If you’re looking to buy a property, the minimum deposit for a mortgage is usually 5% of the property’s value. But having a deposit of 15% or more could help you secure the best mortgage rates.
In the wake of the Covid-19 pandemic, more lenders are asking for at least 15%, probably because they are worried about the economic uncertainty causing house prices to fall. First-time buyers in London must therefore find more than £70,000 to buy a home in the capital as of May 2020. Fortunately, the average deposit for a house in other parts of the country is a lot lower because it costs less to buy a home.
Saving for a bigger deposit makes you a safer investment for a mortgage lender. This is because, even if house prices fall by say 10%, the lender should be able to recoup its money from the sale of the property. With a bigger house deposit, you will therefore be offered lower mortgage interest rates.
The ratio between the deposit and the mortgage is known as the loan to value (LTV) ratio. For example, if you have a 10% deposit, you will need 90% from the lender, or a 90% LTV mortgage.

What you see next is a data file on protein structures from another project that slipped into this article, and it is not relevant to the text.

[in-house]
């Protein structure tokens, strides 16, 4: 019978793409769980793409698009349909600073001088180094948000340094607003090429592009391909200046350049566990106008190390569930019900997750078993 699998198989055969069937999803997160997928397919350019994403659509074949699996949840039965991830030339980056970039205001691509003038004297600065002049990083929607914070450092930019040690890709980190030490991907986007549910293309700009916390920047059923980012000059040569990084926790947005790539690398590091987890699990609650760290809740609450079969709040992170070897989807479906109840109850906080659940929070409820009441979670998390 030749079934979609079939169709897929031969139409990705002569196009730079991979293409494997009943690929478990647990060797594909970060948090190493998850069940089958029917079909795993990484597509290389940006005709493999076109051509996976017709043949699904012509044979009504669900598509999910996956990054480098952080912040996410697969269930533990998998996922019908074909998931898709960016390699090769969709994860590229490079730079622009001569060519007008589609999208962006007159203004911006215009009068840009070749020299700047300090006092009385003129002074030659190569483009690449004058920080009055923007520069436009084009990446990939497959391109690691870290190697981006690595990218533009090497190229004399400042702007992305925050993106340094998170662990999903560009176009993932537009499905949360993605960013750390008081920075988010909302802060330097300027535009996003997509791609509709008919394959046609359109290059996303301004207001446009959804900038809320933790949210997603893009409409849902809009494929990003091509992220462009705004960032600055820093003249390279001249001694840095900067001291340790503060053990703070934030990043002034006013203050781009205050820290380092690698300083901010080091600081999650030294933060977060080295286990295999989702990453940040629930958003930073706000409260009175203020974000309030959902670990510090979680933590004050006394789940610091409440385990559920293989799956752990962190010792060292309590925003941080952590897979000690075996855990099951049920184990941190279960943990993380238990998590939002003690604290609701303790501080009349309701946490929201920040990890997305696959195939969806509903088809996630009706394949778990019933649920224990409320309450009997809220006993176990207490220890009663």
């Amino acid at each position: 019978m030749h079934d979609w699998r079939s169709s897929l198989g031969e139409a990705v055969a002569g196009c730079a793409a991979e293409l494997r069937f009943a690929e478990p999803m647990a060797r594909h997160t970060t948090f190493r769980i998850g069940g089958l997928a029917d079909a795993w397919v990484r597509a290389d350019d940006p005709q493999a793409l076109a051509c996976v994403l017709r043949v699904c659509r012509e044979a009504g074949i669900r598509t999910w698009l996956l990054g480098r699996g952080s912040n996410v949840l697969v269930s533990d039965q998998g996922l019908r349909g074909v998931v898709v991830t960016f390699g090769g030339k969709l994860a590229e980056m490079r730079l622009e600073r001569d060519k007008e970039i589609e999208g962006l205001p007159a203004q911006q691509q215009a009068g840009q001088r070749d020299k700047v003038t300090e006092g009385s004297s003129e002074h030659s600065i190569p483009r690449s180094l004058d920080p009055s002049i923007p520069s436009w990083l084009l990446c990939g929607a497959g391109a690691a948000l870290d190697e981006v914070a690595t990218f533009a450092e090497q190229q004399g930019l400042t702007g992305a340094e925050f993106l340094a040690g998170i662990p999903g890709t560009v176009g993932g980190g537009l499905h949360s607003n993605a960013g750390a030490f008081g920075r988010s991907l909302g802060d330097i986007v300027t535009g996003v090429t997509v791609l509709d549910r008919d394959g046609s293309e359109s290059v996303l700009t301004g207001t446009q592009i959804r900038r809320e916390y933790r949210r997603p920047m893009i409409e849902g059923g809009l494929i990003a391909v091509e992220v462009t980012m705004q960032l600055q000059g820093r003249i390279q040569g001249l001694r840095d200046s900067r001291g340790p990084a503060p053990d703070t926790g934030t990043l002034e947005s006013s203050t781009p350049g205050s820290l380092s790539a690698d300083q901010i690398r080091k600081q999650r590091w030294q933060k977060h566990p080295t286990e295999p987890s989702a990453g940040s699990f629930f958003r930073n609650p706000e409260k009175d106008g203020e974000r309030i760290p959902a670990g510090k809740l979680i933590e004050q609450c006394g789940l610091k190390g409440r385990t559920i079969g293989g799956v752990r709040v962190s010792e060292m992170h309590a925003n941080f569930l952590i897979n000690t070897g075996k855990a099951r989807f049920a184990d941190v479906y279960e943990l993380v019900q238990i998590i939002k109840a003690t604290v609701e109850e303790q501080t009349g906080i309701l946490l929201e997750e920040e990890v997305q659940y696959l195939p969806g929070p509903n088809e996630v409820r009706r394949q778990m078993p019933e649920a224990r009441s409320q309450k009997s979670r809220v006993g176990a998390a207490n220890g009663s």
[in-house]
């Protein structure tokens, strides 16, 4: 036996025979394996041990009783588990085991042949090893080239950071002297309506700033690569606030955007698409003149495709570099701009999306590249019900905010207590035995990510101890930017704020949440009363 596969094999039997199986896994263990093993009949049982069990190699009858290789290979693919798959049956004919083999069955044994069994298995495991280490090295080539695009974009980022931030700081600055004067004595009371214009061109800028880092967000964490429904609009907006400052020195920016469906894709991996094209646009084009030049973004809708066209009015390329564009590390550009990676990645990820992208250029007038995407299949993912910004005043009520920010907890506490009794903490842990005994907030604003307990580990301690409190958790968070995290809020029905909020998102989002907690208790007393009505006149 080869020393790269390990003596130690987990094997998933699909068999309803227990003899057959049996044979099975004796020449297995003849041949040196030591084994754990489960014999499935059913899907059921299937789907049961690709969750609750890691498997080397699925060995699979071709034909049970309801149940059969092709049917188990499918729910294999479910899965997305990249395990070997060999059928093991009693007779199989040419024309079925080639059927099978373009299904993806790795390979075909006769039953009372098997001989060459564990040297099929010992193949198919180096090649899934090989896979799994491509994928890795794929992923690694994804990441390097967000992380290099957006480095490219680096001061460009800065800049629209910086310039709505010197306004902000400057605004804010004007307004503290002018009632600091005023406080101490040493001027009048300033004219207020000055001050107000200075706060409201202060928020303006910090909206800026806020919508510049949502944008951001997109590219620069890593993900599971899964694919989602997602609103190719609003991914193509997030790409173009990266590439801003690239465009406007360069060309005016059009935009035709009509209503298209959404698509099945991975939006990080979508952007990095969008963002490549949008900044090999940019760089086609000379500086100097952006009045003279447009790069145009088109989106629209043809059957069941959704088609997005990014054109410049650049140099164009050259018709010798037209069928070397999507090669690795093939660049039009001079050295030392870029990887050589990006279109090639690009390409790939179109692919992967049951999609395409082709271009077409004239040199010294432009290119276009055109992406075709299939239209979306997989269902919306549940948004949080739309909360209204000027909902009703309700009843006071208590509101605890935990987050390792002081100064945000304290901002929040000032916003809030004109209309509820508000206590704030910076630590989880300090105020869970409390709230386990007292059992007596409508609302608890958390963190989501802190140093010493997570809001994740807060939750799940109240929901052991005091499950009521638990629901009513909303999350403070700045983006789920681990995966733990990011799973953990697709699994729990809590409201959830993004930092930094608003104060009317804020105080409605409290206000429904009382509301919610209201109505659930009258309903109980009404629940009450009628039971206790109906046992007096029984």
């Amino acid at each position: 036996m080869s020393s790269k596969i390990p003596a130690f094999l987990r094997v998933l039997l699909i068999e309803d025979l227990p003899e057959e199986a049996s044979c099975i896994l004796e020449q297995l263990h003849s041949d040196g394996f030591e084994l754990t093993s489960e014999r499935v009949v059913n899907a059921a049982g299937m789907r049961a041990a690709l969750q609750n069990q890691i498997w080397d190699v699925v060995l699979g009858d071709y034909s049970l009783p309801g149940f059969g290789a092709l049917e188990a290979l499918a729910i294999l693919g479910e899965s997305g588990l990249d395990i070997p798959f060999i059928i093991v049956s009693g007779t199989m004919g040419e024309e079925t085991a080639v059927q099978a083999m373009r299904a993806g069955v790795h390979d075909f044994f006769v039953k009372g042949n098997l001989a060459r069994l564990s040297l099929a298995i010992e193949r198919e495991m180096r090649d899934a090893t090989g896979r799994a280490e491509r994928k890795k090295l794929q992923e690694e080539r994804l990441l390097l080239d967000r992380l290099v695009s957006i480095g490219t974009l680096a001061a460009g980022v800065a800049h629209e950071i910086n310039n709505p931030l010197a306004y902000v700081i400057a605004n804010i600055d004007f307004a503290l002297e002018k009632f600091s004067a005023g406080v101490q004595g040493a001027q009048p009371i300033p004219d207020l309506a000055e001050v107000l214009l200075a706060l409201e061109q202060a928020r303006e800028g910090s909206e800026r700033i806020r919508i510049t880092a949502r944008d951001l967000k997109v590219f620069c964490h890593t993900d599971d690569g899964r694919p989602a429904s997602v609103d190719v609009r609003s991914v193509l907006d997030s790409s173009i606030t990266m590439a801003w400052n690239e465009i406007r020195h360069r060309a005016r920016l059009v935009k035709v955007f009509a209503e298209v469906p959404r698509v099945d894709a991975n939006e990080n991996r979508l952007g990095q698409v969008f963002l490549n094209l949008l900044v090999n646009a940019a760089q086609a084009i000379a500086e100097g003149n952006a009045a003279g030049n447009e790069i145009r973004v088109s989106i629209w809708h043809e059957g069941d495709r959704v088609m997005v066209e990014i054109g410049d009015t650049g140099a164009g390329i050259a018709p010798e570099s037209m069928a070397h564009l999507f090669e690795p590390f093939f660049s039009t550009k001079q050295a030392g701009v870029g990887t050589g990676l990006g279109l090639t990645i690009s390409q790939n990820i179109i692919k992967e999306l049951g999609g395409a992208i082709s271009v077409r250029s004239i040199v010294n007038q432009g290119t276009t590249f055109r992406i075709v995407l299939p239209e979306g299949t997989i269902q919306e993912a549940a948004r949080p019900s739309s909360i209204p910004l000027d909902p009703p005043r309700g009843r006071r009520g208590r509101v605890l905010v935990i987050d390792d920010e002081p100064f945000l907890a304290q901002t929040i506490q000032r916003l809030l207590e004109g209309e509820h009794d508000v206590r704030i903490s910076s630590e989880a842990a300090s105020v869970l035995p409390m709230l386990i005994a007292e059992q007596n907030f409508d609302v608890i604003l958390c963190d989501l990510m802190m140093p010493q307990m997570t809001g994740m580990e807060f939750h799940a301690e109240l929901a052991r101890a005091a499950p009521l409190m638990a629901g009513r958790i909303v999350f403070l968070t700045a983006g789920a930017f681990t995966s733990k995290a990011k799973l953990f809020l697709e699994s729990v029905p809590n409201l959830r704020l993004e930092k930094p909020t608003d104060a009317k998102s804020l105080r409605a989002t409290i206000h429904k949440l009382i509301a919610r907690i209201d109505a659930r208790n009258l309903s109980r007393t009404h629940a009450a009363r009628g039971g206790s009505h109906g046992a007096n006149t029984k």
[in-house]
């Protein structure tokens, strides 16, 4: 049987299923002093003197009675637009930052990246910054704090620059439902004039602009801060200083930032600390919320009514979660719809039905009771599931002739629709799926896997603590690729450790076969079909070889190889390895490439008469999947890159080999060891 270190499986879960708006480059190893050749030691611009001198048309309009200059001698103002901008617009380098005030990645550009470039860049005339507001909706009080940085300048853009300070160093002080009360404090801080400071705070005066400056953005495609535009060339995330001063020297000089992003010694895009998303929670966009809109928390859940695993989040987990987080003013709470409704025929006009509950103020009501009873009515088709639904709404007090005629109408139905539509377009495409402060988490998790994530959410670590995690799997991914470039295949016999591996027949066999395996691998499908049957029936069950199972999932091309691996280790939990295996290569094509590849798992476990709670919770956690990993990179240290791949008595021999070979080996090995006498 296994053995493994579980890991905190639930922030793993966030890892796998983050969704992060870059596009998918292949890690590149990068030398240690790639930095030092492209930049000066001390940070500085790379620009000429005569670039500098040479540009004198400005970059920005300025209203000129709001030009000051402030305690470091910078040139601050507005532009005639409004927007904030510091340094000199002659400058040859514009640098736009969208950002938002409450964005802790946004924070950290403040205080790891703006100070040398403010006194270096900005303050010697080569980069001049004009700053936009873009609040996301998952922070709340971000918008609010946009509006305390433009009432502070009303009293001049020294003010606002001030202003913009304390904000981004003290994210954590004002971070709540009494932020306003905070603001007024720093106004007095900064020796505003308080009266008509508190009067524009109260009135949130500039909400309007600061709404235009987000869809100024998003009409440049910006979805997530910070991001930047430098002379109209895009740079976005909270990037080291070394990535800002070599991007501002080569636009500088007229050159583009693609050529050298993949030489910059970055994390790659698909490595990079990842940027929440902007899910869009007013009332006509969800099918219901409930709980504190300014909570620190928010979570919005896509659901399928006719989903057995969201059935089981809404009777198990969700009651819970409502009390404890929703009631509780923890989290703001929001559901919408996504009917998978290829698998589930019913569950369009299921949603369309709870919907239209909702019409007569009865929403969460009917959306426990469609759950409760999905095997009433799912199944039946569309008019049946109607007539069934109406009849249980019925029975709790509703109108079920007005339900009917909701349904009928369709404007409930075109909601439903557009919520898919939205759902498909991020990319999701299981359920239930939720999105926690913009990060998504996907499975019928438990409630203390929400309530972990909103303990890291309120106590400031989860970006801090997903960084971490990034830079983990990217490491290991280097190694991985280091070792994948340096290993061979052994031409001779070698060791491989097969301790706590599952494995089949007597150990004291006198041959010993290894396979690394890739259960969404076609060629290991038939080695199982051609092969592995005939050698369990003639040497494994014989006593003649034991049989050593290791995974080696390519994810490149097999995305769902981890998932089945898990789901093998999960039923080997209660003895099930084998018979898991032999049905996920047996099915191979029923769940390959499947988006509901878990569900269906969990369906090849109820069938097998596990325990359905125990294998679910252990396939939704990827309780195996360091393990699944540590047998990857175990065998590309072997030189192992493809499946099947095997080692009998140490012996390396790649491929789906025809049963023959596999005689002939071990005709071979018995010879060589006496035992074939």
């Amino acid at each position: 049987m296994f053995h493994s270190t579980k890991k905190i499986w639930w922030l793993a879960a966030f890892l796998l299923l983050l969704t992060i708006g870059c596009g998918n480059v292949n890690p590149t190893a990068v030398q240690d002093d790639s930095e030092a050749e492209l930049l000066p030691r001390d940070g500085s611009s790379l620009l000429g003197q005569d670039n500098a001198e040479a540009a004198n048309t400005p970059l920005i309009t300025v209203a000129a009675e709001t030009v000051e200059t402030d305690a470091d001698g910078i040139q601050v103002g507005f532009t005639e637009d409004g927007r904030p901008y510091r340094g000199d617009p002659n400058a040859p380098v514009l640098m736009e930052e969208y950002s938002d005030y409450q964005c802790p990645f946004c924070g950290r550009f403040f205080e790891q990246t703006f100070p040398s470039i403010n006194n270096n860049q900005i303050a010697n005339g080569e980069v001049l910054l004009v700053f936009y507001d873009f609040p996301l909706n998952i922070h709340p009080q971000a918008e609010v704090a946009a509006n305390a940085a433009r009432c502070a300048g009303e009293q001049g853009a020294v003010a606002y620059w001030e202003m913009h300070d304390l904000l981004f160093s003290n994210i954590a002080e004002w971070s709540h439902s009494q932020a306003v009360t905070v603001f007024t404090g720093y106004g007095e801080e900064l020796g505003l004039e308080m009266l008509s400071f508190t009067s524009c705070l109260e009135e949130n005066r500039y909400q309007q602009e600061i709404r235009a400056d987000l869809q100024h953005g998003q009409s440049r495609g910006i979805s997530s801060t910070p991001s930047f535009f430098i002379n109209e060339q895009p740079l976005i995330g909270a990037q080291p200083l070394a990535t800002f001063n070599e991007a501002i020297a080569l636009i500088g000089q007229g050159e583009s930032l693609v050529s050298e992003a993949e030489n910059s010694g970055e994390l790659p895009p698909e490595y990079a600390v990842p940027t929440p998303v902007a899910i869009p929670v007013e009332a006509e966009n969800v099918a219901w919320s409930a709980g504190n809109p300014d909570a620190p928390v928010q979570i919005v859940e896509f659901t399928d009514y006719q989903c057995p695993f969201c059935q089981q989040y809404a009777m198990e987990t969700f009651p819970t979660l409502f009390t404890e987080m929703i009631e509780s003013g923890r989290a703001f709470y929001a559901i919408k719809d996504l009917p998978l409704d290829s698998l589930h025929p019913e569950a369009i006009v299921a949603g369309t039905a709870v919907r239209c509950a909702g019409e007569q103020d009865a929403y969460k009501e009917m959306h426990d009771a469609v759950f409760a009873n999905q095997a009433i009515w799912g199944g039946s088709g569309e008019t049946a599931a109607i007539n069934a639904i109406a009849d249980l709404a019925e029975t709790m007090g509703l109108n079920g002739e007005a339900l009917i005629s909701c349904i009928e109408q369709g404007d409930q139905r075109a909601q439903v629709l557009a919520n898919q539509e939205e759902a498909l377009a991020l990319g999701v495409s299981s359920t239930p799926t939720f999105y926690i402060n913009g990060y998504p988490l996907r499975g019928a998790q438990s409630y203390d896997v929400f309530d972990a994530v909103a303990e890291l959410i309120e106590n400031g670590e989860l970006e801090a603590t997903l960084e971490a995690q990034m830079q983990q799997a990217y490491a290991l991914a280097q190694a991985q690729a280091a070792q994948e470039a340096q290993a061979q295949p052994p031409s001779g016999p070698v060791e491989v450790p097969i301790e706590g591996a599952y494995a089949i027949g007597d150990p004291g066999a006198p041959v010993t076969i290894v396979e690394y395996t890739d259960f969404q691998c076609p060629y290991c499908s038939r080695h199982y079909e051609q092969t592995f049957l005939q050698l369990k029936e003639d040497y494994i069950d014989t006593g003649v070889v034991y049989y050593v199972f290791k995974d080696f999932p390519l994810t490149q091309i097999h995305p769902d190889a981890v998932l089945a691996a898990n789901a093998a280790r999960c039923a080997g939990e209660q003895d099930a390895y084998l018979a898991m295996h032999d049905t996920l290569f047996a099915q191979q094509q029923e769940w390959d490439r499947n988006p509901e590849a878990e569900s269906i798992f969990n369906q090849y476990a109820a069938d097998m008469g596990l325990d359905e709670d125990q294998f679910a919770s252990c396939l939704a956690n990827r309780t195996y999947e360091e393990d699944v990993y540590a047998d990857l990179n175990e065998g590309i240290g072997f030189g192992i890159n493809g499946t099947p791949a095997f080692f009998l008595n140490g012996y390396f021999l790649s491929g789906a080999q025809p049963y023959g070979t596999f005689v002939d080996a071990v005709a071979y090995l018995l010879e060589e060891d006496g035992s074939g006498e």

The higher the LTV, the higher the interest rate.
Saving for a deposit can feel like a daunting task. But there’s lots of tips and tricks that you can use to reduce how long it takes to buy a house in the UK.
To work out how much you could potentially save, study your incomings and outgoings closely. Banking and budgeting apps make doing this a lot easier.
Then figure out the best way to manage your money by setting up a budget.
Now's the time to try and cut back on some of those little luxuries.
Could you, for example,:
Cancel the gym and run outside?
Bring your own lunch to work?
Buy second hand, not new?
Buy supermarket own brand groceries?
What you spend is personal to you. And only you know what you are prepared to go without to save for a house.
Avoid wasting money paying high interest on existing debts.
A balance transfer will not get rid of your debt, but it will reduce the amount of interest you need to pay. So you can pay your existing debt off quicker and start saving sooner.
Set up a direct debit to move your savings into a savings account as soon as you get paid.
The aim is to earn as much interest as possible, so shop around for the best savings account for you. This may be a high-interest account linked to your current account, or a tax-free ISA (Individual Savings Account) such as a Lifetime ISA, which means the government will add a bonus of 25% to your savings each year.
Look through your belongings and think carefully about if you use or need them. If not, sell them.